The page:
San Francisco has played a leading role in bringing about that hope for ending the epidemic, from its community-based care model in the 1980s, to being the first city to promote universal early HIV treatment in 2010, to being on the forefront of same-day treatment and widespread PrEP use today. The city’s recently released annual epidemiology report shows that new HIV diagnoses have fallen below 200 for the first time.
But at the same time, the Bay Area sees some of the same disparities as the United States as a whole. African-Americans and Latinos in San Francisco continue to have higher rates of new HIV diagnoses. Black people also have poorer access to care, a lower rate of viral suppression and higher mortality. Oakland, which has a much larger Black population, has fewer and less well-funded HIV prevention and care services. Outcomes are particularly dismal among people experiencing homelessness.
“The impact that social and economic disparities have on HIV and AIDS is a major focus of the conference,” Carey-Grant said. “Whether it is San Francisco and Oakland or the Global North and Global South, the one thing that resonates around the world is the need to combine experiences and best practices for eliminating disparities in the prevention and treatment of HIV and AIDS.”
Organizers say they are making a concerted effort to ensure broad and diverse participation in the conference, including increasing scholarships to enable more people with HIV, low-income people and young people to attend.
“It can’t be said enough that the teams behind AIDS 2020 are unequivocally united in our commitment to champion the needs of those historically silenced and ignored and to underscore how the face of HIV is changing,” said San Francisco co-chair Monica Gandhi, MD, associate chief of the Division of HIV, Infectious Diseases and Global Medicine at the University of California San Francisco and Zuckerberg San Francisco General Hospital.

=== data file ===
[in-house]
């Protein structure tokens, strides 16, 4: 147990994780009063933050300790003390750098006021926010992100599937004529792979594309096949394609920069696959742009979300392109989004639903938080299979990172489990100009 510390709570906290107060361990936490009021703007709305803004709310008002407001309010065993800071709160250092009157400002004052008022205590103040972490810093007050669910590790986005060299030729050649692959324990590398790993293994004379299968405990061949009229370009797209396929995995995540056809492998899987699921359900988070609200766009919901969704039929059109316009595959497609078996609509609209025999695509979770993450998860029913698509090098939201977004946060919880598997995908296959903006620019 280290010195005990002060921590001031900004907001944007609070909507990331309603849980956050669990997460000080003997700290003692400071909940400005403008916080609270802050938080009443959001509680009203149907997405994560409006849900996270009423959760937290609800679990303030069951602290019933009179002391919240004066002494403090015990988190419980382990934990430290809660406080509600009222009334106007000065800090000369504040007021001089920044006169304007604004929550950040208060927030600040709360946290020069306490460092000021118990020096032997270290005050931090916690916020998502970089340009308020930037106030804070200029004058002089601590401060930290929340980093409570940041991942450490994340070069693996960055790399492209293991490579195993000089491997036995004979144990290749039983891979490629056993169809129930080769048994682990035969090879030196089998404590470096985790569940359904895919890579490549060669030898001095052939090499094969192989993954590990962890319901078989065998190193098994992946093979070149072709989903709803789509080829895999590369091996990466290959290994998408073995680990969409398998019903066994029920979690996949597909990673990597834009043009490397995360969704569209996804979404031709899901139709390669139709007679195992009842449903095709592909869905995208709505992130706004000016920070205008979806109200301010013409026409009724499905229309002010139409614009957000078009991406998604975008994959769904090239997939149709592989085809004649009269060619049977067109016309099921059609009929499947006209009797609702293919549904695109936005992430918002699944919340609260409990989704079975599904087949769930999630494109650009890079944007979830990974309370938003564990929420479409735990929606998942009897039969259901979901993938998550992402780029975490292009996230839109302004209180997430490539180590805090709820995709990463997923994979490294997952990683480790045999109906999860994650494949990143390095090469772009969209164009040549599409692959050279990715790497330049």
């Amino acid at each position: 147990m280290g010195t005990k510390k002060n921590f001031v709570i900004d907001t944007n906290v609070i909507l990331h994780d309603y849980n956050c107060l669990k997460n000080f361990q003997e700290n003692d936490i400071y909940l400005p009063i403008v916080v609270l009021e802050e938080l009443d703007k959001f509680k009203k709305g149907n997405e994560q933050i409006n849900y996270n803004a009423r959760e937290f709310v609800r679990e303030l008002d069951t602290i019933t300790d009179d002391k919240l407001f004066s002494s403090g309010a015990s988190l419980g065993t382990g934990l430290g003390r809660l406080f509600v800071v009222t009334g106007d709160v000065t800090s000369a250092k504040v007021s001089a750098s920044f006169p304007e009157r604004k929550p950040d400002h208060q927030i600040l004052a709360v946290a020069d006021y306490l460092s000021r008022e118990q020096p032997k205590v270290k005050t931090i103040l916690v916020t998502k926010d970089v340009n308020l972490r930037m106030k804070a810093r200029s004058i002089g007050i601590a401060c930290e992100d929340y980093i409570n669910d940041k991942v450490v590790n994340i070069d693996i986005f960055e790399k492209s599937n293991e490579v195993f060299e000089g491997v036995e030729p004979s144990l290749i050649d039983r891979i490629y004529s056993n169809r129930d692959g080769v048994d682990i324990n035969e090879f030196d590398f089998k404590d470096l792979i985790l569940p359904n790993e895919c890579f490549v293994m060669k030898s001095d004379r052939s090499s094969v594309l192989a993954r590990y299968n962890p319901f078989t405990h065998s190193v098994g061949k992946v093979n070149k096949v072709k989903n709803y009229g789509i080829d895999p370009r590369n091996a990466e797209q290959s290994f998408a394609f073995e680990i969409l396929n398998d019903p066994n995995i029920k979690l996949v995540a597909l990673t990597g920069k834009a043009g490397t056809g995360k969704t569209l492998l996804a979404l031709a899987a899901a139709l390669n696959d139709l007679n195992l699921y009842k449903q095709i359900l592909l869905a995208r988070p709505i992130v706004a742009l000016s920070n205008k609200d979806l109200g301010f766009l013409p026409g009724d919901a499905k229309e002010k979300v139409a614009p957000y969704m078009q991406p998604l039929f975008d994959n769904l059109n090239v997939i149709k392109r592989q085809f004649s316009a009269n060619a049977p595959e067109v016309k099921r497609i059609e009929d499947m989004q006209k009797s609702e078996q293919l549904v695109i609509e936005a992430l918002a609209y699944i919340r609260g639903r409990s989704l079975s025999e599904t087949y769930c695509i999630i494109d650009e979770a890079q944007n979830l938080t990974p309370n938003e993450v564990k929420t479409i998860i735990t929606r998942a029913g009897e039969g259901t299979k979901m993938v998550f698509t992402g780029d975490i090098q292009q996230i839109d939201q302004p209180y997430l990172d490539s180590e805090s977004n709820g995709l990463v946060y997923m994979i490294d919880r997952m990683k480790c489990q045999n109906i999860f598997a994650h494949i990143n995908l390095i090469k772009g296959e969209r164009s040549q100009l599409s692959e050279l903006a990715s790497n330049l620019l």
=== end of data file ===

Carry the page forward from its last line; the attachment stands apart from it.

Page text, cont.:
Advocates Plan Alternative
But the HIV community is far from united in support of AIDS 2020. Since the dual location was announced last year, some local and international advocates have expressed opposition to holding the meeting anywhere in the United States and in San Francisco in particular.
At the national level, advocates cite a political climate that is increasingly hostile to immigrants, Black and Latino people, LGBT people and other groups that bear the brunt of the epidemic—one that is expected to worsen in the run-up to the 2020 election. Although the HIV travel ban was lifted, other laws still bar the entry of sex workers and people who use drugs. Furthermore, hosting the conference will divert resources that could be put to better use providing direct services for people living with or at risk for HIV, they argue.
With regard to San Francisco itself, conference opponents point to the logistical challenges of housing a large number of people in such an expensive city and moving them back and forth across the bay. Organizers say they want to avoid a situation where major scientific sessions are held in San Francisco while community events take place in Oakland, but so far they have offered few details about how this will be accomplished.
What’s more, the region’s booming tech industry has contributed to rapid gentrification and a growing crisis of displacement and homelessness on both sides of the bay that makes life increasingly difficult for the people most heavily affected by HIV.
After several months of appeals and protests that did not change the IAS decision, a coalition of advocates, community organizations and people living with HIV announced that they will host their own simultaneous event in Mexico City—dubbed HIV2020—“to provide a safe alternative for individuals who cannot or will not enter the U.S. in 2020 or who cannot afford to attend AIDS2020.”
Click here for more information and to register for AIDS 2020.
Click here for more information about HIV2020.